WASHINGTON, D.C. -- Starbucks stirred the political pot Wednesday by urging its baristas to write "come together" on its cups as a way to pressure U.S. lawmakers to compromise on a deal to avert a year-end fiscal crisis.
Starbucks CEO Howard Schultz said the American coffee giant is recommending its first-ever message on the side of tall, grande and venti (small, medium and large) drinks sold at its Washington, D.C., stores as a way to help break the capital's gridlock on the so-called "fiscal cliff."
"As many of you know, our elected officials in Washington, D.C., have been unable to come together and compromise to solve the tremendously important, time-sensitive issue to fix the national debt," Schultz said in a letter posted on the Starbucks website.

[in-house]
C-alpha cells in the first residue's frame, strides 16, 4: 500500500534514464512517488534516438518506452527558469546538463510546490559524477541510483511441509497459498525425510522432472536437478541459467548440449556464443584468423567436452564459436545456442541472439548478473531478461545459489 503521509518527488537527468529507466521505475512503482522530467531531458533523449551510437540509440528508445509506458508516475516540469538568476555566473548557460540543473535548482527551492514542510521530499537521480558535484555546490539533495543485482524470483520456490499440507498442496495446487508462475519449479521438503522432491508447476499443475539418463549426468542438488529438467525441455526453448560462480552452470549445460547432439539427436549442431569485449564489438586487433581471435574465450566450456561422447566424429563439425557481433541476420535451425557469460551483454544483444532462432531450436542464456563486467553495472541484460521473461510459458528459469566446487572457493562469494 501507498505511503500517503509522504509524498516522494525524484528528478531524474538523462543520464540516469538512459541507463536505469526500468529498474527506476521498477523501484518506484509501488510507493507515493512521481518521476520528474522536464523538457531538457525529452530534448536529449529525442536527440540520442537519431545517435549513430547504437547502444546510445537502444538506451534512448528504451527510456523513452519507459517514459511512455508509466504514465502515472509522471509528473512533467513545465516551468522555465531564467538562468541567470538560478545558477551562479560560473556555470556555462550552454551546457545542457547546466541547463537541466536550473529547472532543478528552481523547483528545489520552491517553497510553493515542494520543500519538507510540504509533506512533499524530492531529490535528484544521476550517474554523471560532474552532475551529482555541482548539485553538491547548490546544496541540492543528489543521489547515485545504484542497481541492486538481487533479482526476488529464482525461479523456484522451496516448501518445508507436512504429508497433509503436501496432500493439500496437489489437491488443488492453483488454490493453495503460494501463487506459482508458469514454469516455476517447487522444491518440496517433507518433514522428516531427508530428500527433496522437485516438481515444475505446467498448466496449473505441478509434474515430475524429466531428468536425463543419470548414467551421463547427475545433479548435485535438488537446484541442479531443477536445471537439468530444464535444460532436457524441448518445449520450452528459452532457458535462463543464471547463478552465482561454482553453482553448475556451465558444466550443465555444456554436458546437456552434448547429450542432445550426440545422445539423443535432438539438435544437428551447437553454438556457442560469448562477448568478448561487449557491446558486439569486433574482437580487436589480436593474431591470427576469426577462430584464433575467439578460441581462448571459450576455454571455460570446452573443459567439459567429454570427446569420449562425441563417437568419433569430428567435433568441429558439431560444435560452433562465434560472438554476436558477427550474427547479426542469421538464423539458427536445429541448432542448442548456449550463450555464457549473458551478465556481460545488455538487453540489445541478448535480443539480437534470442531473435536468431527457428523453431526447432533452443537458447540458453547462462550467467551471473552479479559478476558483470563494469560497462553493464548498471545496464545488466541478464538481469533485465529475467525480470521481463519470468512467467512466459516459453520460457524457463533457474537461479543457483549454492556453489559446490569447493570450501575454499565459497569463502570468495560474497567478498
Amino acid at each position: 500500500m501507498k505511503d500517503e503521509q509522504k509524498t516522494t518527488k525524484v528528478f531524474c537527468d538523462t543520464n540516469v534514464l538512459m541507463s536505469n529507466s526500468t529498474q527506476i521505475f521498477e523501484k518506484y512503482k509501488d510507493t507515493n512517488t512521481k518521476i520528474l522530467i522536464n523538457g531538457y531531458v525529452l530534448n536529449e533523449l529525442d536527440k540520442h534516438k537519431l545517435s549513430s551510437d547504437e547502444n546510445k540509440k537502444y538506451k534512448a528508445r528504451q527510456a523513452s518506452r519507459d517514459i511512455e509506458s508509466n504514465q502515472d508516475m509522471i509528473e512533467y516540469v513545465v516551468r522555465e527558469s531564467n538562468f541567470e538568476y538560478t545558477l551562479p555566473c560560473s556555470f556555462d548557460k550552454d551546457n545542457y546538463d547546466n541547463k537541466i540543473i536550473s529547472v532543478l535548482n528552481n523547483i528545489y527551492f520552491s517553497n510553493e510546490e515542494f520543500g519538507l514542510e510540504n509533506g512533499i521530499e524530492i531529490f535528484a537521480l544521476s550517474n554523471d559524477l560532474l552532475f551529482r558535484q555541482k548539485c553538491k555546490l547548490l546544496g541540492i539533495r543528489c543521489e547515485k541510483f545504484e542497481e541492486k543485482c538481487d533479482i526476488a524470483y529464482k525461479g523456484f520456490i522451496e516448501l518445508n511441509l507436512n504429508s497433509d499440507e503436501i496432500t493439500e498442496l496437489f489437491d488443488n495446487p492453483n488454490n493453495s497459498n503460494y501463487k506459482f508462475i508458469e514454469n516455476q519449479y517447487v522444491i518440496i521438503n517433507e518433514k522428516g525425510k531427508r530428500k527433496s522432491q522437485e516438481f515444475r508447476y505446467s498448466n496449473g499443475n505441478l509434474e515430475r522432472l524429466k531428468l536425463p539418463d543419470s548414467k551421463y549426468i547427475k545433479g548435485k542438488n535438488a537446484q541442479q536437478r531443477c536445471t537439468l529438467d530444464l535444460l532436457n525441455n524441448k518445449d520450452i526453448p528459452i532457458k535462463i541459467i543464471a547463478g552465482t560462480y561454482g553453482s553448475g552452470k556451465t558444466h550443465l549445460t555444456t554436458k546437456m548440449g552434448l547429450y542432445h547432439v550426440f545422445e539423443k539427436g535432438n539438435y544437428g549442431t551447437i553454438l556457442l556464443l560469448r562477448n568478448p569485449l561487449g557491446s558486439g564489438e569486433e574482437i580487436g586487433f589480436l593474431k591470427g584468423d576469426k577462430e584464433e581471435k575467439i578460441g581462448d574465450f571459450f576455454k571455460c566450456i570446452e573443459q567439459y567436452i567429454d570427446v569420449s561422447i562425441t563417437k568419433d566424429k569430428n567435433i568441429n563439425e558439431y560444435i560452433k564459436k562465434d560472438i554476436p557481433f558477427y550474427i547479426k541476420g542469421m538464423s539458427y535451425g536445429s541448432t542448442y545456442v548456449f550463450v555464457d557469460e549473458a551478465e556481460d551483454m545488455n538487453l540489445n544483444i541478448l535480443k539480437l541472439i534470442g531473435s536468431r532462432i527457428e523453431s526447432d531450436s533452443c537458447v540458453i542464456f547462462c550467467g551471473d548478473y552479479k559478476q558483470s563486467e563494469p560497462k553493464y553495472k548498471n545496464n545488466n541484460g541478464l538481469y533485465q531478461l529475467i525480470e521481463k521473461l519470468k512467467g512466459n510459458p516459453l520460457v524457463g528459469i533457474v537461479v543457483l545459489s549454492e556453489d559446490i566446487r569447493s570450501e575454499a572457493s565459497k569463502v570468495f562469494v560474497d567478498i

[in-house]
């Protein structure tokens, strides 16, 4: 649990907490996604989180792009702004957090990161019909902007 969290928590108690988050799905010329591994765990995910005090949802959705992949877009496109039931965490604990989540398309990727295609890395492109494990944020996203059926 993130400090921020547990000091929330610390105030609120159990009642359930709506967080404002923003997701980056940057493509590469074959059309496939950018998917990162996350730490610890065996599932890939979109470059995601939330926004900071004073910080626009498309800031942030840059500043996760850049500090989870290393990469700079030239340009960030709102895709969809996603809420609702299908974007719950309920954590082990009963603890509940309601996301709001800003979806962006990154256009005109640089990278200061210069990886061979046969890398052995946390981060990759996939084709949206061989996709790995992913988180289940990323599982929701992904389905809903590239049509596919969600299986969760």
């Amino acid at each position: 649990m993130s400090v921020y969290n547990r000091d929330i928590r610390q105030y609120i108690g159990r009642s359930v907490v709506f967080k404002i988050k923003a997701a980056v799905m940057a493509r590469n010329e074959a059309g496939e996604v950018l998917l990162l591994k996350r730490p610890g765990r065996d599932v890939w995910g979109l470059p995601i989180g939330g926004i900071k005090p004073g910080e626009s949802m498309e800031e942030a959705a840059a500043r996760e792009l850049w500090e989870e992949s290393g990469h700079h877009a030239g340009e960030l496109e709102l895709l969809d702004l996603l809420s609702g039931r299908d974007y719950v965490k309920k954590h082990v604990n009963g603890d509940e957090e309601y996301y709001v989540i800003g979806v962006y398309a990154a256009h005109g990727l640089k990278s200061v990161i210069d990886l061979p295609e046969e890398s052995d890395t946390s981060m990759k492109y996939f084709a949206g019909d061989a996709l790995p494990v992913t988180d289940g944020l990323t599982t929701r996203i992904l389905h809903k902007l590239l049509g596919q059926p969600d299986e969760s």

"Rather than be bystanders, we have an opportunity -- and I believe a responsibility -- to use our company's scale for good by sending a respectful and optimistic message to our elected officials to come together and reach common ground on this important issue."
Lawmakers and the White House have less than a week to work out a deal aimed at preventing tax hikes from hitting all Americans and a series of deep, mandated spending cuts from kicking in beginning Jan. 1.
Economists warn that failure to agree to a new deficit-reduction deal could tilt the U.S. economy back into recession.
President Barack Obama and members of Congress return to Washington Thursday after a Christmas break.
There are more than 50 Starbucks stores in downtown Washington alone, including about a dozen within a three-block radius of the White House.
One Starbucks some two blocks from the presidential mansion had "Come Together" written on a slip of paper taped to the counter, but some of the drinks were being handed to customers without the message scribbled on the cups.
For more news on the fiscal cliff, click here.
Copyright Agence France-Presse, 2012